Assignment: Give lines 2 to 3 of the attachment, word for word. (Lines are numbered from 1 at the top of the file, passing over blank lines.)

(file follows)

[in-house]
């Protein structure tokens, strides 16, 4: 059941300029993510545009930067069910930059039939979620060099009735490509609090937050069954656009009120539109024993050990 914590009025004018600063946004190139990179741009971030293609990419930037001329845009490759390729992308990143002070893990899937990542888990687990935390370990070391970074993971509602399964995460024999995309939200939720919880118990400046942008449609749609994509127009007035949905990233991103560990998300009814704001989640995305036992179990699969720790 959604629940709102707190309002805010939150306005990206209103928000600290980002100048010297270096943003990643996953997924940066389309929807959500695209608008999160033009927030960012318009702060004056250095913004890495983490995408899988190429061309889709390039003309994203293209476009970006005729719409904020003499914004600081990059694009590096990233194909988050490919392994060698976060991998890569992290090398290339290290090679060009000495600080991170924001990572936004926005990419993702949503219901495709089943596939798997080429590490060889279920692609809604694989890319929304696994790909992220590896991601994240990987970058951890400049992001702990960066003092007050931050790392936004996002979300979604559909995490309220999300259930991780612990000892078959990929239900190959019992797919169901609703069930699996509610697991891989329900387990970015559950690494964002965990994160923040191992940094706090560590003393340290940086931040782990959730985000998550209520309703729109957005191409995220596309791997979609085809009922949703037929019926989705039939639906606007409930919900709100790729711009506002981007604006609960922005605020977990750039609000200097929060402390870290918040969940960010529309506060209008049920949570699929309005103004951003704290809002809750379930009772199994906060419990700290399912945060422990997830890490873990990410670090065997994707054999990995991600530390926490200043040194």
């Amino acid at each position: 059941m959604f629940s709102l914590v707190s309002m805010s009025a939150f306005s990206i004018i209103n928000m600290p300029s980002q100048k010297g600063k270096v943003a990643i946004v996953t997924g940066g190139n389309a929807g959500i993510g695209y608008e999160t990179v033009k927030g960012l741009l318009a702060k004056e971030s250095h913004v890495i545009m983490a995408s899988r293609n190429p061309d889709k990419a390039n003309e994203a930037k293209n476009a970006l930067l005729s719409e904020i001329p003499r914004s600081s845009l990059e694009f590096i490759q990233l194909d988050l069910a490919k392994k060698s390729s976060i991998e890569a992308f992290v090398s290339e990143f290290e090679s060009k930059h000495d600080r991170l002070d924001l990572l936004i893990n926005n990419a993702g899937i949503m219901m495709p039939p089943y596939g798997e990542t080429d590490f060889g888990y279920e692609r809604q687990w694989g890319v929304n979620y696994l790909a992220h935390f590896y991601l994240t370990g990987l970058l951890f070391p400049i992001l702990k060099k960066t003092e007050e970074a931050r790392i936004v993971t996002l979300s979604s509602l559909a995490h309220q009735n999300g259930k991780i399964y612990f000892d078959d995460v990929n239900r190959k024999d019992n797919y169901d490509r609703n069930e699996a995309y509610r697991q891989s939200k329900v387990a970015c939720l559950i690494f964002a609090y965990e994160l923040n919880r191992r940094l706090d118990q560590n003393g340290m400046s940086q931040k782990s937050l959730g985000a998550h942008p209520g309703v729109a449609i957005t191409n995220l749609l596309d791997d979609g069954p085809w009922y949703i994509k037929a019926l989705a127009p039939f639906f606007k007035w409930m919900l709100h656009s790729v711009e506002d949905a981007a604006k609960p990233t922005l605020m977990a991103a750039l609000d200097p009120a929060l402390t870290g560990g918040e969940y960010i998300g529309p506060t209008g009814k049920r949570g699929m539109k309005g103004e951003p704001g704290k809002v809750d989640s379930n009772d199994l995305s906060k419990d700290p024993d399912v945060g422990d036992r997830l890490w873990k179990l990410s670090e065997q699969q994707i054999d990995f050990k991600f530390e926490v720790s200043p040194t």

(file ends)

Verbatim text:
């Protein structure tokens, strides 16, 4: 059941300029993510545009930067069910930059039939979620060099009735490509609090937050069954656009009120539109024993050990 914590009025004018600063946004190139990179741009971030293609990419930037001329845009490759390729992308990143002070893990899937990542888990687990935390370990070391970074993971509602399964995460024999995309939200939720919880118990400046942008449609749609994509127009007035949905990233991103560990998300009814704001989640995305036992179990699969720790 959604629940709102707190309002805010939150306005990206209103928000600290980002100048010297270096943003990643996953997924940066389309929807959500695209608008999160033009927030960012318009702060004056250095913004890495983490995408899988190429061309889709390039003309994203293209476009970006005729719409904020003499914004600081990059694009590096990233194909988050490919392994060698976060991998890569992290090398290339290290090679060009000495600080991170924001990572936004926005990419993702949503219901495709089943596939798997080429590490060889279920692609809604694989890319929304696994790909992220590896991601994240990987970058951890400049992001702990960066003092007050931050790392936004996002979300979604559909995490309220999300259930991780612990000892078959990929239900190959019992797919169901609703069930699996509610697991891989329900387990970015559950690494964002965990994160923040191992940094706090560590003393340290940086931040782990959730985000998550209520309703729109957005191409995220596309791997979609085809009922949703037929019926989705039939639906606007409930919900709100790729711009506002981007604006609960922005605020977990750039609000200097929060402390870290918040969940960010529309506060209008049920949570699929309005103004951003704290809002809750379930009772199994906060419990700290399912945060422990997830890490873990990410670090065997994707054999990995991600530390926490200043040194």
């Amino acid at each position: 059941m959604f629940s709102l914590v707190s309002m805010s009025a939150f306005s990206i004018i209103n928000m600290p300029s980002q100048k010297g600063k270096v943003a990643i946004v996953t997924g940066g190139n389309a929807g959500i993510g695209y608008e999160t990179v033009k927030g960012l741009l318009a702060k004056e971030s250095h913004v890495i545009m983490a995408s899988r293609n190429p061309d889709k990419a390039n003309e994203a930037k293209n476009a970006l930067l005729s719409e904020i001329p003499r914004s600081s845009l990059e694009f590096i490759q990233l194909d988050l069910a490919k392994k060698s390729s976060i991998e890569a992308f992290v090398s290339e990143f290290e090679s060009k930059h000495d600080r991170l002070d924001l990572l936004i893990n926005n990419a993702g899937i949503m219901m495709p039939p089943y596939g798997e990542t080429d590490f060889g888990y279920e692609r809604q687990w694989g890319v929304n979620y696994l790909a992220h935390f590896y991601l994240t370990g990987l970058l951890f070391p400049i992001l702990k060099k960066t003092e007050e970074a931050r790392i936004v993971t996002l979300s979604s509602l559909a995490h309220q009735n999300g259930k991780i399964y612990f000892d078959d995460v990929n239900r190959k024999d019992n797919y169901d490509r609703n069930e699996a995309y509610r697991q891989s939200k329900v387990a970015c939720l559950i690494f964002a609090y965990e994160l923040n919880r191992r940094l706090d118990q560590n003393g340290m400046s940086q931040k782990s937050l959730g985000a998550h942008p209520g309703v729109a449609i957005t191409n995220l749609l596309d791997d979609g069954p085809w009922y949703i994509k037929a019926l989705a127009p039939f639906f606007k007035w409930m919900l709100h656009s790729v711009e506002d949905a981007a604006k609960p990233t922005l605020m977990a991103a750039l609000d200097p009120a929060l402390t870290g560990g918040e969940y960010i998300g529309p506060t209008g009814k049920r949570g699929m539109k309005g103004e951003p704001g704290k809002v809750d989640s379930n009772d199994l995305s906060k419990d700290p024993d399912v945060g422990d036992r997830l890490w873990k179990l990410s670090e065997q699969q994707i054999d990995f050990k991600f530390e926490v720790s200043p040194t």